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Streams double in billion-pound plus year for British record industry

By | Published on Wednesday 1 January 2014


There may not have been any million-selling albums, but the British record industry still managed a £1 billion-plus year in 2013, according to stats published by record label trade body the BPI and the Official Charts Company today. The end-of-year figures also reveal, for the first time, the value of the subscription streaming market in the UK which, the industry bodies reckon, now generates £103 million a year, up from £77 million in 2012.

It’s no secret that the streaming market has being growing rapidly in recent years, and the BPI/OCC say that in 2013 twice as many tracks were streamed overall than in 2012, a massive 7.4 billion. This includes music consumed on both subscription and ad-funded platforms – so Spotify, Deezer, YouTube and Vevo are all included – though revenues generated by the advertising-based services are in addition to the £103 million in subscription sales.

So, a good year for streaming music, though it’s worth remembering that in the digital space more conventional download services do still dominate, even though the number of digital singles sold in 2013 was down on 2012, with 175.6 million tracks downloaded, compared to the record breaking 183.3 million the previous year. But digital album sales were up again, by 6.8%, to 32.6 million units.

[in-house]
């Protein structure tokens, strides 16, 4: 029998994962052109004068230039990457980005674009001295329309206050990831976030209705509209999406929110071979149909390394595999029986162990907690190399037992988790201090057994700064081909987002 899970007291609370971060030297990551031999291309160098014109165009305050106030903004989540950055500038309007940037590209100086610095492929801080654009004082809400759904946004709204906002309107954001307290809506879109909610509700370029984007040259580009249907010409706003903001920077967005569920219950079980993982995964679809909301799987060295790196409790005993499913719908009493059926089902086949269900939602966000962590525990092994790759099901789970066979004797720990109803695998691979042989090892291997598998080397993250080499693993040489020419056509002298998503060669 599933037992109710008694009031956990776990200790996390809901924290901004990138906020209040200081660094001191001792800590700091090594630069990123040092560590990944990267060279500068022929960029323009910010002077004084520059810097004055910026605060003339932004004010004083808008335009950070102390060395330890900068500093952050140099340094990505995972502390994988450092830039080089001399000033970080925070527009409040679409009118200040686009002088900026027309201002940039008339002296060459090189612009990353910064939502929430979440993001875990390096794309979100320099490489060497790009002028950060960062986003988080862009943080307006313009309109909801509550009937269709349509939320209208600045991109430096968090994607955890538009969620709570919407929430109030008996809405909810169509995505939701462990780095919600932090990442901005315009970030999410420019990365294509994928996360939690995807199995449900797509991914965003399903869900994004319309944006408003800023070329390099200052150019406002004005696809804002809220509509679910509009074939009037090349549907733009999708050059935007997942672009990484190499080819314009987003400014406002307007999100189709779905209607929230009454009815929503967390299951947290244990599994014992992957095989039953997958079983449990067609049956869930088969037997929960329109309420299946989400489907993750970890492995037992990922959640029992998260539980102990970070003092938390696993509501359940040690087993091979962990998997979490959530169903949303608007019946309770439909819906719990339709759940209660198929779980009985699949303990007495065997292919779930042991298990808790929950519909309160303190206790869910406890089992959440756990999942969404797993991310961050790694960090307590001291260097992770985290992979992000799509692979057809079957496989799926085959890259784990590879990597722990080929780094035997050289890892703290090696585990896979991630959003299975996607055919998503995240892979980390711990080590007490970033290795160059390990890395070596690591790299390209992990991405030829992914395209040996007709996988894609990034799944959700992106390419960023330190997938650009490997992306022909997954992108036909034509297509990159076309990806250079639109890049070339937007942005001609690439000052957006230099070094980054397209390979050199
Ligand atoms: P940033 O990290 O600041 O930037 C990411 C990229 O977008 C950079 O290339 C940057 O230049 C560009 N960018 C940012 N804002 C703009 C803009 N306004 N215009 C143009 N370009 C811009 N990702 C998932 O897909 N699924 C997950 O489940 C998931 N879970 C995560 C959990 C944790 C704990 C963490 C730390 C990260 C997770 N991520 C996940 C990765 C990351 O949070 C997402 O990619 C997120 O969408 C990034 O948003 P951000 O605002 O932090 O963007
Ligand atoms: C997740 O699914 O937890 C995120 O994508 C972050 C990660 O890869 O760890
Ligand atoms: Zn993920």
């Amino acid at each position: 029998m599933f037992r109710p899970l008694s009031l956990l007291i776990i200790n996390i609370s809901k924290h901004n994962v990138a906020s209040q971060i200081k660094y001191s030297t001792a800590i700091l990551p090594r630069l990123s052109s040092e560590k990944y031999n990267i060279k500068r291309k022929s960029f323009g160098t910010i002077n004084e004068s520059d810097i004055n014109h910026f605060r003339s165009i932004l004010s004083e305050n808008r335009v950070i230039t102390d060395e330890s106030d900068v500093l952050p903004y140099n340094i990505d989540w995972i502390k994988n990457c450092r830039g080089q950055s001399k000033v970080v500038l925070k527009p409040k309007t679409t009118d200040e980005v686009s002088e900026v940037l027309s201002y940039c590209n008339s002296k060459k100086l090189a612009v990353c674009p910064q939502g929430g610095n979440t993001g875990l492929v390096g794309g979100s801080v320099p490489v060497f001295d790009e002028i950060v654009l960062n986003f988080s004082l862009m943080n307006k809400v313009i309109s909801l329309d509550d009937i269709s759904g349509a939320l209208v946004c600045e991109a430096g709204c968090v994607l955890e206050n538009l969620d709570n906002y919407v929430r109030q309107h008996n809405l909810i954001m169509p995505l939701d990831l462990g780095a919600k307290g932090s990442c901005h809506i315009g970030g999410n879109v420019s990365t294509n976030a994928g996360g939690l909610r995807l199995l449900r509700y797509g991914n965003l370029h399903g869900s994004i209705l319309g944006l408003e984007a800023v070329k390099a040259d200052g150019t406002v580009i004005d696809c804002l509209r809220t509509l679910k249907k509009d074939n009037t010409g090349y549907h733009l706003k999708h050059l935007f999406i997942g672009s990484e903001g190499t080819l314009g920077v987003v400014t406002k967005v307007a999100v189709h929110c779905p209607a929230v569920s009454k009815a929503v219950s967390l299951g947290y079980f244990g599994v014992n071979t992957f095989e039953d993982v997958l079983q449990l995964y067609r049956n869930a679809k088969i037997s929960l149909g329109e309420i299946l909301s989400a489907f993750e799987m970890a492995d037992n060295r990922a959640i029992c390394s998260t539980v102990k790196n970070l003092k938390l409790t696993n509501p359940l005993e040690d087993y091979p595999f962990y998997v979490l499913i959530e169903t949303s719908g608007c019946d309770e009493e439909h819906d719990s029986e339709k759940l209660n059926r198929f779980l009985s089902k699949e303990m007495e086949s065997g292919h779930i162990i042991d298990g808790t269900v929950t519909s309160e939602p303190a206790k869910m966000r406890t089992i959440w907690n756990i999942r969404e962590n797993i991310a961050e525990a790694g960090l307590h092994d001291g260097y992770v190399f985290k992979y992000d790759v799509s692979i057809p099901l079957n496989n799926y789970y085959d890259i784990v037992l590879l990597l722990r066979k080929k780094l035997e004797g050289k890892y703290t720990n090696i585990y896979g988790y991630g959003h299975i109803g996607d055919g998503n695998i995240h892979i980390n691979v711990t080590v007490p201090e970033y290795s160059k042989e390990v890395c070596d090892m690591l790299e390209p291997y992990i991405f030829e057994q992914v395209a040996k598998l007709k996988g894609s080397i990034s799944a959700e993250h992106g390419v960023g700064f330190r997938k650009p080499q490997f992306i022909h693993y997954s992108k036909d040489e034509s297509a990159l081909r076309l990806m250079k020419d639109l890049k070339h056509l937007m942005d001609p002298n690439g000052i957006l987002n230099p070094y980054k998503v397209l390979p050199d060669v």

And for fans of more traditional revenue streams doing alright, CD sales weren’t too depressing in 2013 either, despite the downsizing of the HMV network and the closure of Amazon’s main online competitor Of course the sales of CDs do continue to decline, by 12.8% in 2013, but the decline has slowed and sales of this format still accounted for 64% of all albums sold during the year, at 60.6 million units.

The vinyl revival, though often exaggerated, did continue in 2013, with sales of seven-inch singles, twelve-inch singles and vinyl LPs up 34%, 60.3% and 100.8% respectively, though overall numbers of units sold are still relatively modest in terms of the wider market.

Commenting on all this, BPI boss Geoff Taylor told CMU: “The success of digital music in 2013 surpassed all previous records – we celebrated the one billionth track download, counted four million-selling digital singles, and streamed more than seven billion songs. As digital music moves into the streaming era, the prospects for future growth in the UK music market look strong”.

Meanwhile Kim Bayley, Director General of the Entertainment Retailers’ Association, added: “Retail investment in the future of music reached an all-time high in 2013 as streaming services scaled up their offering. It means UK music fans now have an unprecedented choice of ways to enjoy the music they love – from traditional indie record shops to specialist high street chains, supermarkets and a dizzying array of internet and digital services. As long as labels keep producing hits, our members will be there to deliver them to music fans”.